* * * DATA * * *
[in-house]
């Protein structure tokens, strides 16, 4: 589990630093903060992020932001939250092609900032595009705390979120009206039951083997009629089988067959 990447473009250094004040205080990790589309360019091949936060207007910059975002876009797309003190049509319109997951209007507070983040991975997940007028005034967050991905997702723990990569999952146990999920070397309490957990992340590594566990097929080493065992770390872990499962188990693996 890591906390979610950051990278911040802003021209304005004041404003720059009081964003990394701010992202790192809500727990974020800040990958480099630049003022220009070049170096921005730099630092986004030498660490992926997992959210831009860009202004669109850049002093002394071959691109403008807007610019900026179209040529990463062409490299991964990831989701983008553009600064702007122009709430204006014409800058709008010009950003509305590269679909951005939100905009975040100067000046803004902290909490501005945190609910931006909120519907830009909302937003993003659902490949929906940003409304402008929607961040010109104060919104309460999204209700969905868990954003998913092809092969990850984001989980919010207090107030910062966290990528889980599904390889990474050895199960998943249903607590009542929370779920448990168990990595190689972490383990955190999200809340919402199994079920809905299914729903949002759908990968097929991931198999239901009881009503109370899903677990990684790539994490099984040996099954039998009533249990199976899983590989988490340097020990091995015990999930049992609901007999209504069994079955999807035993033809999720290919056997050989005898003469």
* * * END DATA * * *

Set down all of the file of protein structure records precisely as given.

[in-house]
């Protein structure tokens, strides 16, 4: 589990630093903060992020932001939250092609900032595009705390979120009206039951083997009629089988067959 990447473009250094004040205080990790589309360019091949936060207007910059975002876009797309003190049509319109997951209007507070983040991975997940007028005034967050991905997702723990990569999952146990999920070397309490957990992340590594566990097929080493065992770390872990499962188990693996 890591906390979610950051990278911040802003021209304005004041404003720059009081964003990394701010992202790192809500727990974020800040990958480099630049003022220009070049170096921005730099630092986004030498660490992926997992959210831009860009202004669109850049002093002394071959691109403008807007610019900026179209040529990463062409490299991964990831989701983008553009600064702007122009709430204006014409800058709008010009950003509305590269679909951005939100905009975040100067000046803004902290909490501005945190609910931006909120519907830009909302937003993003659902490949929906940003409304402008929607961040010109104060919104309460999204209700969905868990954003998913092809092969990850984001989980919010207090107030910062966290990528889980599904390889990474050895199960998943249903607590009542929370779920448990168990990595190689972490383990955190999200809340919402199994079920809905299914729903949002759908990968097929991931198999239901009881009503109370899903677990990684790539994490099984040996099954039998009533249990199976899983590989988490340097020990091995015990999930049992609901007999209504069994079955999807035993033809999720290919056997050989005898003469």